Do these early Griffith films still exist?

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Spiny Norman

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Do these early Griffith films still exist?

PostWed Sep 06, 2017 6:19 am

Griffith - I wonder if there are any copies around of these early works?
The Red Man and the Child 1908
The Devil 1908
After Many Years 1908
In Old Kentucky 1909


Note. Wow... 520 credits as director... I didn't know he had done so many, many short films!
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boblipton

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Re: Do these early Griffith films still exist?

PostWed Sep 06, 2017 6:43 am

Here's an old thread that discusses the survival of the Biographs by paper print. Apparently only five are lost. According to a source quoted by Harold Aherne, the missing are:

How She Triumphed (1911)
A Tale of the Wilderness (1912)
Heredity (1912)
Oil and Water (1913)
Two Men of the Desert (1913)

This does not mean the others are available. That would depend on how many have been converted to other formats.

If you wish to look at the entire thread, it is:

http://www.nitrateville.com/viewtopic.p ... 913#p74150" target="_blank" target="_blank


Bob
Last edited by boblipton on Wed Sep 06, 2017 11:35 am, edited 2 times in total.
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R Michael Pyle

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Re: Do these early Griffith films still exist?

PostWed Sep 06, 2017 7:33 am

Well, I've got "Oil and Water", so it must survive somehow. It's been available on VHS for years. Maybe a/the paper print doesn't survive, but some film version does.
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Spiny Norman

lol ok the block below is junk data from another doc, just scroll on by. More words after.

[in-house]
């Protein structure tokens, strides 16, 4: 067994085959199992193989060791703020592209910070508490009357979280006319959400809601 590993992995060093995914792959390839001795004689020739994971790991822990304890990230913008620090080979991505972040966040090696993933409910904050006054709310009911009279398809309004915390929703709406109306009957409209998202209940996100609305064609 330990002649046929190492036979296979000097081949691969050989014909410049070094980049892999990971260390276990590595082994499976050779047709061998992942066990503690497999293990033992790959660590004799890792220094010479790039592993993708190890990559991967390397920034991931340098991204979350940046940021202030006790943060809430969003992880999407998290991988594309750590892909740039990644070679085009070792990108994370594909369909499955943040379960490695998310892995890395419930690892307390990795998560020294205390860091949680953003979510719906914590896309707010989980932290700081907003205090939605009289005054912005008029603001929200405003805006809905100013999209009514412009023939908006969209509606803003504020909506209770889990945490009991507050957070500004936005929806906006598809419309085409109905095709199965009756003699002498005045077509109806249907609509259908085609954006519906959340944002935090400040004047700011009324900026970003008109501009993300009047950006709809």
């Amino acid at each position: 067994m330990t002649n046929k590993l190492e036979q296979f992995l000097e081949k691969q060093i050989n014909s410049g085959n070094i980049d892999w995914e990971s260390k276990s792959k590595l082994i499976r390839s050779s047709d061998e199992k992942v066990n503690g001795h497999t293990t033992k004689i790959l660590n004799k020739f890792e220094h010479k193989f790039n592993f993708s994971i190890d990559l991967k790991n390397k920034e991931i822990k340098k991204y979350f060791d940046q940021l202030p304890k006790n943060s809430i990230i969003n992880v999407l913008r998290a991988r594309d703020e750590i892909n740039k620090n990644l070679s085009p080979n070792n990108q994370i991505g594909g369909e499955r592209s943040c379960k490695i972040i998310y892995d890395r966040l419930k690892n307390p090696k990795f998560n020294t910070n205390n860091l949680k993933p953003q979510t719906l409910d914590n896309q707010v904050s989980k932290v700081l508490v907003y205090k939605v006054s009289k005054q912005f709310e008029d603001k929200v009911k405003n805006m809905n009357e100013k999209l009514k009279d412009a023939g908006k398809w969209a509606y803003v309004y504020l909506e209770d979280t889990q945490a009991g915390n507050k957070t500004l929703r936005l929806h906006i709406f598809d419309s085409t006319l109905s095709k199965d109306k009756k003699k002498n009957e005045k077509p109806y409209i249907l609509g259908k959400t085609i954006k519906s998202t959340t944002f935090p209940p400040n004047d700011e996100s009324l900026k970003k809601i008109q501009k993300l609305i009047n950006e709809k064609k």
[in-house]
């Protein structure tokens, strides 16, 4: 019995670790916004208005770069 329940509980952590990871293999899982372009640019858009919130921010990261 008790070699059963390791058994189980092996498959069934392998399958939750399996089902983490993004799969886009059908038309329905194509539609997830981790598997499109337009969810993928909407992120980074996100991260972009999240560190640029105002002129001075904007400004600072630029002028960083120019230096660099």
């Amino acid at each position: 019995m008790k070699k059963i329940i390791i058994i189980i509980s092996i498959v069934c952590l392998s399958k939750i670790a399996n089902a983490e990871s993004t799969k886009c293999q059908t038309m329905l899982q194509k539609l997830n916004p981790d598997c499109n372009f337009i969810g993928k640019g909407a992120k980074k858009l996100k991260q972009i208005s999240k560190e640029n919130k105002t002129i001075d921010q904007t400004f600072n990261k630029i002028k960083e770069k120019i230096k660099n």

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Re: Do these early Griffith films still exist?

PostWed Sep 06, 2017 9:41 am

Good point, we're still in the paper print period here, aren't we?

Only 5 missing...? Or even just 4...! Incredible.
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silentfilm

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Re: Do these early Griffith films still exist?

PostWed Sep 06, 2017 11:30 am

Paper prints don't survive for all the Griffith (and Sennett) Biographs. Many of these films survive because the original negative survives. However, the negatives do not contain the titles, so some intertitles have to be reconstructed. It is really nice when the paper print and the negative survivies, because then we have all the parts necessary to reconstruct the film.

The negatives are also in shooting order, not the completed film. In the 1970s, Blackhawk Films released an interesting combination of The Transformation of Mike (1911), where you could watch the unassembled shots first, and then the completed film.
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boblipton

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Re: Do these early Griffith films still exist?

PostWed Sep 06, 2017 11:34 am

Thanks for reminding me Bruce; MOMA had an earlier film that they showed in both the shooting order and cutting order. I think it was one from 1909.

Bob
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Re: Do these early Griffith films still exist?

PostWed Sep 06, 2017 11:56 am

In respect to In Old Kentucky: back in 1996, I visited what is now the Neversink Valley Museum in Cuddebackville, NY (I can't remember if the name of the museum was the same at the time). I remember a plan to secure copies of the 1909-11 Cuddebackville films from LOC so that the museum would have them for screening or potential VHS release with musical accompaniment by local talent (I remember that as a selling point for me, personally). I forked over $75 (college freshman, to boot) for In Old Kentucky, and was told that I would receive a VHS copy, but never did.